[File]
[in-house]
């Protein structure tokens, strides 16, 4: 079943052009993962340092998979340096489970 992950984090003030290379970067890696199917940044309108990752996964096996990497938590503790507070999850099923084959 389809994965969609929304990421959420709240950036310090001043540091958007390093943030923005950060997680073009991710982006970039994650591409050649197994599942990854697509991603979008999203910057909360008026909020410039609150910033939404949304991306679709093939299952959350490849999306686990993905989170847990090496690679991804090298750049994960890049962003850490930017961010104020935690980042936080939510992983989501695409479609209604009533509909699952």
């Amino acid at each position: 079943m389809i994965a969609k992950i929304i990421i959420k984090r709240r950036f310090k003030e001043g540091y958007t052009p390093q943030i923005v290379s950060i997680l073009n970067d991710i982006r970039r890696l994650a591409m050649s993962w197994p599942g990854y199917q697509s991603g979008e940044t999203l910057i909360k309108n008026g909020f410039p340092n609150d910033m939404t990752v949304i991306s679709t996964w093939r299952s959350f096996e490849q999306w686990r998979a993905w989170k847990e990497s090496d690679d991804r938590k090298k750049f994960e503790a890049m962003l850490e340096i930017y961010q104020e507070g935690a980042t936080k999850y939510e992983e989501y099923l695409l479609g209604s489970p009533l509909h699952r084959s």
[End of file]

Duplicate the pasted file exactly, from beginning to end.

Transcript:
[in-house]
């Protein structure tokens, strides 16, 4: 079943052009993962340092998979340096489970 992950984090003030290379970067890696199917940044309108990752996964096996990497938590503790507070999850099923084959 389809994965969609929304990421959420709240950036310090001043540091958007390093943030923005950060997680073009991710982006970039994650591409050649197994599942990854697509991603979008999203910057909360008026909020410039609150910033939404949304991306679709093939299952959350490849999306686990993905989170847990090496690679991804090298750049994960890049962003850490930017961010104020935690980042936080939510992983989501695409479609209604009533509909699952």
């Amino acid at each position: 079943m389809i994965a969609k992950i929304i990421i959420k984090r709240r950036f310090k003030e001043g540091y958007t052009p390093q943030i923005v290379s950060i997680l073009n970067d991710i982006r970039r890696l994650a591409m050649s993962w197994p599942g990854y199917q697509s991603g979008e940044t999203l910057i909360k309108n008026g909020f410039p340092n609150d910033m939404t990752v949304i991306s679709t996964w093939r299952s959350f096996e490849q999306w686990r998979a993905w989170k847990e990497s090496d690679d991804r938590k090298k750049f994960e503790a890049m962003l850490e340096i930017y961010q104020e507070g935690a980042t936080k999850y939510e992983e989501y099923l695409l479609g209604s489970p009533l509909h699952r084959s």